The human brain is amazing.
With an estimated 90 billion neurons, your brain is constantly connecting, growing, and evolving. Its trillions of active synapses (each with their own unique biochemical mileu) track memories, feelings, emotions — everything that makes you you. For what looks on the outside to be merely a sack of moist, pink goo, our brains prove that we are more than just the sum of our parts.
That said, a lot people (me included) believe that your brain could be better.
Because at one point or another, we’ve all felt limited by our minds. We’ve all felt the pain of forgetting, of cognitive fatigue, and of emotional overload. We’ve all felt, first hand, the constraints of our primitive brain — instincts we wish we didn’t have but possess no power to overcome. Sex. Thirst. Hunger.
Desire isn’t inherently bad… but desire for things that ultimately make our modern lives worse is.
Shackled within our own biology, many of us have longed to be better, to extend our intelligence, and to uplift our lives. Most, spurred by science fiction, believe that future technology holds the key. That our path to human enhancement lies fifty, one-hundred, or two-hundred years from now.
However, despite what preconceptions you may have about the rate of human scientific progress, I would venture as far to say that you’re already more than just you. And that you’re taking it for granted.
Consider: we’re already twice the humans we were just thirty or forty years ago (productivity-wise). Perhaps even more. A single Excel spreadsheet, for example, may very well have the same functional capacity as a veritable fleet of accountants back in the 1960s.
Likewise, your computer (and by extension, your brain) is now part of a global information network. A problem that may have previously taken days to solve on your own can now be Googled in seconds. We’re now constantly leveraging the collective human knowledge base — the Internet — to inform our decisions, find out where we’re going, and interact with businesses and organizations.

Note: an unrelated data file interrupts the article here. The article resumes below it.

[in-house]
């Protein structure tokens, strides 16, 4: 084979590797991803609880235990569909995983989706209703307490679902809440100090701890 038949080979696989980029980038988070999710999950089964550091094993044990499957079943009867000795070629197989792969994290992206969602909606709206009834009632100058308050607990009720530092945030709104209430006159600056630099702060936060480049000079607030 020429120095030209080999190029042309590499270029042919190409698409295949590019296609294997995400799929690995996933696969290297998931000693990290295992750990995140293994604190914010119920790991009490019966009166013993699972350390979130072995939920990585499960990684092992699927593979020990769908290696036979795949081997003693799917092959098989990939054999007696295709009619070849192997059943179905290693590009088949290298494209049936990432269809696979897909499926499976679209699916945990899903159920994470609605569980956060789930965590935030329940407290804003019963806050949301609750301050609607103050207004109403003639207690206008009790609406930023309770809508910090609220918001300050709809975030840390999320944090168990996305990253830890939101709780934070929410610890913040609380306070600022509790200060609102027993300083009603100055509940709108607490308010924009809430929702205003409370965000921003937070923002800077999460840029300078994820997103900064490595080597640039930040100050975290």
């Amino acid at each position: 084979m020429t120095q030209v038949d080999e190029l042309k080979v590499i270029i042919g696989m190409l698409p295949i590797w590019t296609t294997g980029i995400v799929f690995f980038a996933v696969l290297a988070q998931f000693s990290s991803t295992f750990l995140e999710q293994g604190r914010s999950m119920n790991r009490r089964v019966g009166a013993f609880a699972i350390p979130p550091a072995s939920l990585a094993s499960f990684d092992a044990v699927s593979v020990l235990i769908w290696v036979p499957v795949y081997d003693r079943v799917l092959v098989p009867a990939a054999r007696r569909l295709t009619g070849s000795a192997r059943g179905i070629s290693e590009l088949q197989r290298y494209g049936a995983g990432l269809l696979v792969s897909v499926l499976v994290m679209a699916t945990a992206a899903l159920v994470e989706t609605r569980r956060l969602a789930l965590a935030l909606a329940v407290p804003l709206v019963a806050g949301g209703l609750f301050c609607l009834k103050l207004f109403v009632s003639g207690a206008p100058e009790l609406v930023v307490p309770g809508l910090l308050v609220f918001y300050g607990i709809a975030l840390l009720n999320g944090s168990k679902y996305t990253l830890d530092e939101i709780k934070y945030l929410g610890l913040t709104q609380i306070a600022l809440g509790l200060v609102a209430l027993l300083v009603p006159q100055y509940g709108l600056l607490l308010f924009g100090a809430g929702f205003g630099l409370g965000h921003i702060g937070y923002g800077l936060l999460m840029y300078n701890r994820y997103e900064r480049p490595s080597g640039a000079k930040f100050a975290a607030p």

Which leads me to an interesting point: really, if you think about it, all technology extends human function.
The first irrigation systems, for example, extended our capacity for environmental control and crop stability. They multiplied our ability to farm.
Likewise, the invention of the wheel extended our capacity for movement, and thus our autonomy. It multiplied our ability to move.
Technology development is thus really the process of increasing human capability— of expanding and multiplying our core operating system’s functionality to be able to do things more effectively.
It’s strange — people have always relegated the notion of “human enhancement” to science fiction or speculation… but the truth is, it’s already here. For example, your phone.
Here’s something to think about: the only difference between the oft-mentioned “neural implant” and a modern cellular phone is a latency of several seconds. If even that. Sure, your phone isn’t technically a part of you like a neural implant would be (yet) but that’s just semantics.
Every human-internet interaction starts with a thought. You having said thought leads to your motor cortex executing the appropriate muscle movements that transfer that information to the cloud, usually by way of a small keyboard. Then, your visual system renders the output of that operation (the contents of your phone screen) back to your main cognitive hot-seat, the prefrontal cortex.
This loop certainly takes slightly longer to complete than a neural implant would, but it is fundamentally the same process. And most of us do this dozens of times a day (at the very minimum), with younger generations being more and more reliant on the Internet as a source of information and connections. They happily offload work from their brain to the cloud…
And this multiplies their ability to think.
So before you despair over being born too soon to see the real fruits of human technological advancement — of neural implants, revolutionary starships, and cognitive enhancements — understand that you are, in fact, already more than human.